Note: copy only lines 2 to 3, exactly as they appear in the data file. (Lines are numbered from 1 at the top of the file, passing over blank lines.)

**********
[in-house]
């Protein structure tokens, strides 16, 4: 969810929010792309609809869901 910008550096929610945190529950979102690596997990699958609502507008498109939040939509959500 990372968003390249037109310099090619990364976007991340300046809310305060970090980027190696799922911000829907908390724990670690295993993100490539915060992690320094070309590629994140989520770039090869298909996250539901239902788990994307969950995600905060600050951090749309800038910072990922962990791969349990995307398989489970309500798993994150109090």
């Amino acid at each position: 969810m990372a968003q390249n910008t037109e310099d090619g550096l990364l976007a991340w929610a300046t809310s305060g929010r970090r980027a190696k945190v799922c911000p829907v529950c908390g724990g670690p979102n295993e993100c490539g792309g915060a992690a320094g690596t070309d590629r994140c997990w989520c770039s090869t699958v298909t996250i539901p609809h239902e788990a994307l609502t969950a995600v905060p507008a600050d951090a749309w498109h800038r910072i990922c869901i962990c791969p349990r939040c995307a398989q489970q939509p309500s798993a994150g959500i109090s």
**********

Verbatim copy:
């Protein structure tokens, strides 16, 4: 969810929010792309609809869901 910008550096929610945190529950979102690596997990699958609502507008498109939040939509959500 990372968003390249037109310099090619990364976007991340300046809310305060970090980027190696799922911000829907908390724990670690295993993100490539915060992690320094070309590629994140989520770039090869298909996250539901239902788990994307969950995600905060600050951090749309800038910072990922962990791969349990995307398989489970309500798993994150109090």
């Amino acid at each position: 969810m990372a968003q390249n910008t037109e310099d090619g550096l990364l976007a991340w929610a300046t809310s305060g929010r970090r980027a190696k945190v799922c911000p829907v529950c908390g724990g670690p979102n295993e993100c490539g792309g915060a992690a320094g690596t070309d590629r994140c997990w989520c770039s090869t699958v298909t996250i539901p609809h239902e788990a994307l609502t969950a995600v905060p507008a600050d951090a749309w498109h800038r910072i990922c869901i962990c791969p349990r939040c995307a398989q489970q939509p309500s798993a994150g959500i109090s």